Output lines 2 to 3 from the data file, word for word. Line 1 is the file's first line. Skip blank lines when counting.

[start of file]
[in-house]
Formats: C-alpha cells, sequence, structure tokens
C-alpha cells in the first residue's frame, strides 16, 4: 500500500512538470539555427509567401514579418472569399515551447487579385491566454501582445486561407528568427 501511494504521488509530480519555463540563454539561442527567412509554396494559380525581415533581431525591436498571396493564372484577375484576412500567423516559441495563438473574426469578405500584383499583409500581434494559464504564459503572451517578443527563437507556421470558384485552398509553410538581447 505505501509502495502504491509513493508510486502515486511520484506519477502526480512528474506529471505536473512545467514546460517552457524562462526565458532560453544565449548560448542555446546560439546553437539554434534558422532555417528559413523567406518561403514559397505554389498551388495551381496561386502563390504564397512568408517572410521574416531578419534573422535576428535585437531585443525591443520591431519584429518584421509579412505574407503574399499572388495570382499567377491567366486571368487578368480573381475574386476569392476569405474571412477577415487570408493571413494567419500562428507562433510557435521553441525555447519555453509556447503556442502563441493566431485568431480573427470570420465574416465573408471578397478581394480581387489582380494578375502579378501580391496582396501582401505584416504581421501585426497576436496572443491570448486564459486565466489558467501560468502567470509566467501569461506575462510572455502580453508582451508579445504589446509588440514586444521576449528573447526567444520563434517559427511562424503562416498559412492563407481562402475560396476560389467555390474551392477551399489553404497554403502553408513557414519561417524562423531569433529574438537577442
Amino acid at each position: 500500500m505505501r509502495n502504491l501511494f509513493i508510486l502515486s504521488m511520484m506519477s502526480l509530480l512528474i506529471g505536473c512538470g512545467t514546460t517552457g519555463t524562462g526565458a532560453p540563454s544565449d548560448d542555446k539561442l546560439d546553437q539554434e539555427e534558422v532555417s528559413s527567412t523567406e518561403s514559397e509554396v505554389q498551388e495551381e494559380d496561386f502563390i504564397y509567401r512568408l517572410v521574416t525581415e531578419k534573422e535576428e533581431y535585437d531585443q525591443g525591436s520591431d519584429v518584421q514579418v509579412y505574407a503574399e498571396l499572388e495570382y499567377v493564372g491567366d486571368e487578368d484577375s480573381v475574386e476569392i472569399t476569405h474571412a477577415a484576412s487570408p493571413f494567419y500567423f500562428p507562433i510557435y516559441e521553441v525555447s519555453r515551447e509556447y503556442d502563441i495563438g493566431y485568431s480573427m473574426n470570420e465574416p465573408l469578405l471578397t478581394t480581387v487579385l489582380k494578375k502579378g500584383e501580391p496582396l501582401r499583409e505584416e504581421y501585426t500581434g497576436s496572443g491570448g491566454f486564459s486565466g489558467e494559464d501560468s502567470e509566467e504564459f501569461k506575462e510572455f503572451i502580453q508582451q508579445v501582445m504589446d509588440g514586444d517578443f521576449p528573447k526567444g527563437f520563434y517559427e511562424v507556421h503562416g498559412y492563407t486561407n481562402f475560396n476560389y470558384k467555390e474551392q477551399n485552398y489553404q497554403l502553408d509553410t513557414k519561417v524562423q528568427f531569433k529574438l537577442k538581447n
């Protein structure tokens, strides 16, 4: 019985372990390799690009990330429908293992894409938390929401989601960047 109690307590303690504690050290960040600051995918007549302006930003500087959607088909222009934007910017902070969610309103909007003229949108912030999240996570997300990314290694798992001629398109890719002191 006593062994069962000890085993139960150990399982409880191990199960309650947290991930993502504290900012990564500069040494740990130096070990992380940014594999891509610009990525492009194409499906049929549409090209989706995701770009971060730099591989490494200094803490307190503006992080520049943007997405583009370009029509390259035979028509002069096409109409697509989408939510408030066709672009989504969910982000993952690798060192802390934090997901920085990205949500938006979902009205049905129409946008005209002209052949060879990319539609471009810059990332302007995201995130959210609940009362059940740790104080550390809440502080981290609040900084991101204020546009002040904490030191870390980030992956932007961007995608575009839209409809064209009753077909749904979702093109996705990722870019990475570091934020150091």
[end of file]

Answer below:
Formats: C-alpha cells, sequence, structure tokens
C-alpha cells in the first residue's frame, strides 16, 4: 500500500512538470539555427509567401514579418472569399515551447487579385491566454501582445486561407528568427 501511494504521488509530480519555463540563454539561442527567412509554396494559380525581415533581431525591436498571396493564372484577375484576412500567423516559441495563438473574426469578405500584383499583409500581434494559464504564459503572451517578443527563437507556421470558384485552398509553410538581447 505505501509502495502504491509513493508510486502515486511520484506519477502526480512528474506529471505536473512545467514546460517552457524562462526565458532560453544565449548560448542555446546560439546553437539554434534558422532555417528559413523567406518561403514559397505554389498551388495551381496561386502563390504564397512568408517572410521574416531578419534573422535576428535585437531585443525591443520591431519584429518584421509579412505574407503574399499572388495570382499567377491567366486571368487578368480573381475574386476569392476569405474571412477577415487570408493571413494567419500562428507562433510557435521553441525555447519555453509556447503556442502563441493566431485568431480573427470570420465574416465573408471578397478581394480581387489582380494578375502579378501580391496582396501582401505584416504581421501585426497576436496572443491570448486564459486565466489558467501560468502567470509566467501569461506575462510572455502580453508582451508579445504589446509588440514586444521576449528573447526567444520563434517559427511562424503562416498559412492563407481562402475560396476560389467555390474551392477551399489553404497554403502553408513557414519561417524562423531569433529574438537577442